Hennessy testifying before the senate committee on Wednesday.
It only took state Sen. Charles Schwertner ten minutes of listening to testimony against anti-abortion bills before he broke a table.
Schwertner, the Republican chair of the Texas Senate's Committee on Health and Human Services, spent Wednesday morning introducing and defending a bill that would ban most women from donating fetal tissue from their abortions to science. His legislation was bundled with two other anti-abortion bills — one to throw out the safest abortion procedure for second-trimester pregnancies, the other to mandate all abortion remains are buried and cremated — penned by two other GOP senators, Charles Perry and Don Huffines.
After discussing the bills amongst themselves
, the committee opened the floor to three hours of public testimony — which started with a bang.
"I'm here on behalf of all absent women, families and doctors across the state whose lives will be negatively impacted by this bill," began the testimony of Maggie Hennessy, a UT student and intern with NARAL Pro-Choice Texas. She was the fourth person to speak (of more than 50).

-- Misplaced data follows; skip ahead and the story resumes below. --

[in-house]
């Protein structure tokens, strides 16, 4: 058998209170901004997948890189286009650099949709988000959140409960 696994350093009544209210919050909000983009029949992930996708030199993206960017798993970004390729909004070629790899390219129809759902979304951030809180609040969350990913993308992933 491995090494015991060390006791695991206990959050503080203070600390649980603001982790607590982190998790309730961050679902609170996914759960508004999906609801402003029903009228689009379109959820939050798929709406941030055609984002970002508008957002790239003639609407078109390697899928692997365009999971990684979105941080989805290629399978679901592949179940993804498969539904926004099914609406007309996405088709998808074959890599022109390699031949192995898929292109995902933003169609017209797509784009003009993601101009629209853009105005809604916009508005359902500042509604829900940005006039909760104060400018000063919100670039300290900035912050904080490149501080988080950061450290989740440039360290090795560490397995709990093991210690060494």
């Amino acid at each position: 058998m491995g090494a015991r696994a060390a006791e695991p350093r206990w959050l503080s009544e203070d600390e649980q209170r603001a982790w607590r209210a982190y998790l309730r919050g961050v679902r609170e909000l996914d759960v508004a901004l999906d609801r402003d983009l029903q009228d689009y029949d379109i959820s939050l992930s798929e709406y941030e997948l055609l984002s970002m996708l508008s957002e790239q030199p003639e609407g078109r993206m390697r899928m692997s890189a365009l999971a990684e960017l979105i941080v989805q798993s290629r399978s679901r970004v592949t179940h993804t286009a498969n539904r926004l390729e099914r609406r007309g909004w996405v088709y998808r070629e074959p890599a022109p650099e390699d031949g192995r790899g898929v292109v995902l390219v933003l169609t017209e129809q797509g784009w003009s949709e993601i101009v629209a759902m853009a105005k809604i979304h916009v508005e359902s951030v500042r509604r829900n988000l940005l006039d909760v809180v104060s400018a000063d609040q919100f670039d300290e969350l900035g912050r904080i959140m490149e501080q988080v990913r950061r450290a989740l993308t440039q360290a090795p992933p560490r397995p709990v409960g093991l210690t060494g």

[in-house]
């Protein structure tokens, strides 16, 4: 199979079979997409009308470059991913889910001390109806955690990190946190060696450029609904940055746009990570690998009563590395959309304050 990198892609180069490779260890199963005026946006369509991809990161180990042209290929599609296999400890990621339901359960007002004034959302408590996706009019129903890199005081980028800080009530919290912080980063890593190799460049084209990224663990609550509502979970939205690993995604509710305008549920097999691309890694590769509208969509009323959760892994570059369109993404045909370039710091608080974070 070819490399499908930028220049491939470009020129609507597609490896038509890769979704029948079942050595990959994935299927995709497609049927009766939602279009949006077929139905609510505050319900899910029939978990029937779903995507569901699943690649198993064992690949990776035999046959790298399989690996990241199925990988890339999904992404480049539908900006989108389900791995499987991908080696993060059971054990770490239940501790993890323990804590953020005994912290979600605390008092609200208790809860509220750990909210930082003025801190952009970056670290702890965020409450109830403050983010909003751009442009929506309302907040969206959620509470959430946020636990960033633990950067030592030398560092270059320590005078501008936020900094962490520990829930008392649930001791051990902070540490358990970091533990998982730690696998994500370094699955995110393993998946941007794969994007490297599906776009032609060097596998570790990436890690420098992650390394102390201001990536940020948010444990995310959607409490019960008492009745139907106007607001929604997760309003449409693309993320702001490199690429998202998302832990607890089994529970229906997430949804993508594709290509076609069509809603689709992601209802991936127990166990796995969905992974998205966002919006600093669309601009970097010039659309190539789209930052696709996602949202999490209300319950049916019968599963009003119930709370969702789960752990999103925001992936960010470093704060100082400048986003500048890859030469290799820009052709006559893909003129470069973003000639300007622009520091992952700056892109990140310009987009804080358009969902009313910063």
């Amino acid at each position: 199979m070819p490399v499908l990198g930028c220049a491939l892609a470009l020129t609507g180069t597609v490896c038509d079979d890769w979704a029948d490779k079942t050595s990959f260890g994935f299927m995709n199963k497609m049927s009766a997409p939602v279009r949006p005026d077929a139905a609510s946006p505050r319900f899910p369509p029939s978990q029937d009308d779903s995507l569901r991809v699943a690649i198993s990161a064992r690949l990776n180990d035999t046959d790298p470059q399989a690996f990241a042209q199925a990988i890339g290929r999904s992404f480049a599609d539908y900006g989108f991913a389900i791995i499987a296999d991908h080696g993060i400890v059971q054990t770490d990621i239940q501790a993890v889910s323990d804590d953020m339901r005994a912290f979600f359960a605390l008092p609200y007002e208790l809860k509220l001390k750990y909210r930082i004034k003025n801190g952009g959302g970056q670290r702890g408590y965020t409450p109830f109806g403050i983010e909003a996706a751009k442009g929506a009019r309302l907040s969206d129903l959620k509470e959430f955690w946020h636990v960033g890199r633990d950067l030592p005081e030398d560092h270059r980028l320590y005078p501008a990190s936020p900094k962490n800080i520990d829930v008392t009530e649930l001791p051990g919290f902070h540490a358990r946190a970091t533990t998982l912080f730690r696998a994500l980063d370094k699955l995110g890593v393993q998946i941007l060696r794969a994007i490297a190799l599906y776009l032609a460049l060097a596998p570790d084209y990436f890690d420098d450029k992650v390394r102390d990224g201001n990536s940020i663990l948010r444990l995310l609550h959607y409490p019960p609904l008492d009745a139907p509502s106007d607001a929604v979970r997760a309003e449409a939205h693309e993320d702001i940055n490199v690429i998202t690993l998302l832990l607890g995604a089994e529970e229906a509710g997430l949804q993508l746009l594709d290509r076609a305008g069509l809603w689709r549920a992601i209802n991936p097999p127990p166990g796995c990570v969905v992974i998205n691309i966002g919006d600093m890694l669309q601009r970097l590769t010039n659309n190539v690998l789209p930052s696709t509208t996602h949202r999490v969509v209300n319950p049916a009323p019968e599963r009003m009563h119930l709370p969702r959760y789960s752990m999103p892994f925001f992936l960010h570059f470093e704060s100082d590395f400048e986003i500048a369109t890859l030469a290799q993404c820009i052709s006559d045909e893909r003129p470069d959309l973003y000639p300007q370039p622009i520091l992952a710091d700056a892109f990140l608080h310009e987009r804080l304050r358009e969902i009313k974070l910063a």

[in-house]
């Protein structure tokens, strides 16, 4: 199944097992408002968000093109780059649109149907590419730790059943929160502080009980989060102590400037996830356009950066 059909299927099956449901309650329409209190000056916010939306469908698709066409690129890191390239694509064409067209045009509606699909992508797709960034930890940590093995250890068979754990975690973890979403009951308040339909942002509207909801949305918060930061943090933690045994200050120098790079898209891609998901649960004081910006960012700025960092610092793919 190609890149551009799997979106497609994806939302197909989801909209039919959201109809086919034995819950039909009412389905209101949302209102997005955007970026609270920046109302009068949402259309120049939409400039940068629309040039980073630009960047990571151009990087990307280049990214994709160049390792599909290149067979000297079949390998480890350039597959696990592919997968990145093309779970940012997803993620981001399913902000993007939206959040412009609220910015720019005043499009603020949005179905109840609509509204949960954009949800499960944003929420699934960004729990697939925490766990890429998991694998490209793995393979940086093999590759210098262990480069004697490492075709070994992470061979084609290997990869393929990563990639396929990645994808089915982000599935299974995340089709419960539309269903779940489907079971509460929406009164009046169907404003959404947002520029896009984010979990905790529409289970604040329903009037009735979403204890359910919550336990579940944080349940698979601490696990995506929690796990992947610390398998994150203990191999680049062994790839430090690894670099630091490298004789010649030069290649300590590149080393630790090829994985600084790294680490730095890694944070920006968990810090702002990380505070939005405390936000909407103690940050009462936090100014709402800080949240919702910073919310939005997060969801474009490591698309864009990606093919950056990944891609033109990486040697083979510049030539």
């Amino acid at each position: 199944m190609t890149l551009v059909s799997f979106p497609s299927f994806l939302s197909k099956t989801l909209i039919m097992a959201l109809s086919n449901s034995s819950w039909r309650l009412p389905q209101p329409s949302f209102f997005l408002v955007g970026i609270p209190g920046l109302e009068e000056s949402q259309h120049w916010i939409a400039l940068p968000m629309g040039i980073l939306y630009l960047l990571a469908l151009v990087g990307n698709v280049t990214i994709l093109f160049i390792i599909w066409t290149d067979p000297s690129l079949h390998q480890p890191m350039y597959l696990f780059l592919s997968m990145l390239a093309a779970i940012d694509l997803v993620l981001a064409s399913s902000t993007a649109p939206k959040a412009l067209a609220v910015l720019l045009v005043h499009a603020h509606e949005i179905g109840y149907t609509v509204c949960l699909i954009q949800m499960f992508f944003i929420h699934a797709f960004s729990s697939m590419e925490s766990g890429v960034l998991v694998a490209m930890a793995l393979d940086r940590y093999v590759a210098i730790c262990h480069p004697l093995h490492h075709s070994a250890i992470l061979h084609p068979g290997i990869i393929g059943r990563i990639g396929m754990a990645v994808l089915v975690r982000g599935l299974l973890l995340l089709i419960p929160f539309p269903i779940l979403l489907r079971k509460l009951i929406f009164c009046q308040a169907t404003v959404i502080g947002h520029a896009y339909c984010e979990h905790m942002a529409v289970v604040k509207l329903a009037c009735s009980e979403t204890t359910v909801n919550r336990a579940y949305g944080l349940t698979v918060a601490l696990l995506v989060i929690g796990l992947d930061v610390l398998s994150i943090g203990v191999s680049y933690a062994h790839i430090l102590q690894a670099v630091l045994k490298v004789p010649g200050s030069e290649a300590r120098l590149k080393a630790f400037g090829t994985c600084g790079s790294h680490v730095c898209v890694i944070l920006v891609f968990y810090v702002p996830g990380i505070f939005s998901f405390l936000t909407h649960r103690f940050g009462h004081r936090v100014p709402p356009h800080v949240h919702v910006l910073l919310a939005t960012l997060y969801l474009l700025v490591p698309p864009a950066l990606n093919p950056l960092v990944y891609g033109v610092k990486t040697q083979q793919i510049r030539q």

Hennessy verbally shredded Sen. Huffines bill against second-trimester abortions. Her voice shook with anger as she scolded lawmakers for openly putting women in danger.
"Ms. Hennessy —" Schwertner interrupted a minute into her testimony. "Your time is done."
But Hennessy went on, saying, "I urge you to all stop playing with reproductive health care like it's your own political puppet." That's when Schwertner dropped the gavel — so hard that he shattered the glass table before him.
"Your time is done," he repeated.
That Schwertner broke a table while trying to silence a woman opposing a bill that would solely impact women is all the more jarring considering the events that grabbed headlines last week. During the February 8 confirmation hearing for now-Attorney General Jeff Sessions, Senate Majority Leader Mitch McConnell used an arcane senate rule to silence U.S. Sen. Elizabeth Warren's criticism of the former senator (which, perhaps to McConnell's chagrin, made her testimony go viral). Schwertner's reaction, coupled with McConnell's, sends a jolting message to Texas women.
And if Schwertner was really
table-breaking concerned about the time allotted for public testimony, he probably wouldn't have let the first speaker (and dozens after), a representative from the anti-abortion advocacy group Texas Right to Life, ramble on in support for twice as long as Hennessy was allowed to speak.